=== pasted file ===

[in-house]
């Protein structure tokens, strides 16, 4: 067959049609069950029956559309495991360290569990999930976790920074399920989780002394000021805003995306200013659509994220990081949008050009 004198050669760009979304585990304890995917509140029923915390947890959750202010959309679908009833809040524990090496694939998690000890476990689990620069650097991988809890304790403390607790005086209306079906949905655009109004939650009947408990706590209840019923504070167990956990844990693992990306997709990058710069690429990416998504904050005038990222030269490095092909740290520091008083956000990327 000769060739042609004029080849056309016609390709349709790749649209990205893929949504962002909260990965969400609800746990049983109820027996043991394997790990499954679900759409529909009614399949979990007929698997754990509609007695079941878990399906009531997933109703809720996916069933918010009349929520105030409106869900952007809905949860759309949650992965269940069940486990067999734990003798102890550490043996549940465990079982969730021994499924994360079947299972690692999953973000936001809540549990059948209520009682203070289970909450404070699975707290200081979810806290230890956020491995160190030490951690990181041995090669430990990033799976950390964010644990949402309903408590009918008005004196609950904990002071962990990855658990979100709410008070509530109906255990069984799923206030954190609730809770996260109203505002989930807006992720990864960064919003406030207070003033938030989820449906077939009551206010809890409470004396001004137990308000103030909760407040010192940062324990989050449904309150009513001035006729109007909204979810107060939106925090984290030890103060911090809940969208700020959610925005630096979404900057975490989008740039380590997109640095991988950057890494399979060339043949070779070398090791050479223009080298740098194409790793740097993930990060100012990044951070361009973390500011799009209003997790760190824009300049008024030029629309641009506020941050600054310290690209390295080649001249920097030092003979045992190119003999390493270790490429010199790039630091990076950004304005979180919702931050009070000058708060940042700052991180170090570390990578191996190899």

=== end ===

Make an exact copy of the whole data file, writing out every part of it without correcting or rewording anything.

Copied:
[in-house]
């Protein structure tokens, strides 16, 4: 067959049609069950029956559309495991360290569990999930976790920074399920989780002394000021805003995306200013659509994220990081949008050009 004198050669760009979304585990304890995917509140029923915390947890959750202010959309679908009833809040524990090496694939998690000890476990689990620069650097991988809890304790403390607790005086209306079906949905655009109004939650009947408990706590209840019923504070167990956990844990693992990306997709990058710069690429990416998504904050005038990222030269490095092909740290520091008083956000990327 000769060739042609004029080849056309016609390709349709790749649209990205893929949504962002909260990965969400609800746990049983109820027996043991394997790990499954679900759409529909009614399949979990007929698997754990509609007695079941878990399906009531997933109703809720996916069933918010009349929520105030409106869900952007809905949860759309949650992965269940069940486990067999734990003798102890550490043996549940465990079982969730021994499924994360079947299972690692999953973000936001809540549990059948209520009682203070289970909450404070699975707290200081979810806290230890956020491995160190030490951690990181041995090669430990990033799976950390964010644990949402309903408590009918008005004196609950904990002071962990990855658990979100709410008070509530109906255990069984799923206030954190609730809770996260109203505002989930807006992720990864960064919003406030207070003033938030989820449906077939009551206010809890409470004396001004137990308000103030909760407040010192940062324990989050449904309150009513001035006729109007909204979810107060939106925090984290030890103060911090809940969208700020959610925005630096979404900057975490989008740039380590997109640095991988950057890494399979060339043949070779070398090791050479223009080298740098194409790793740097993930990060100012990044951070361009973390500011799009209003997790760190824009300049008024030029629309641009506020941050600054310290690209390295080649001249920097030092003979045992190119003999390493270790490429010199790039630091990076950004304005979180919702931050009070000058708060940042700052991180170090570390990578191996190899």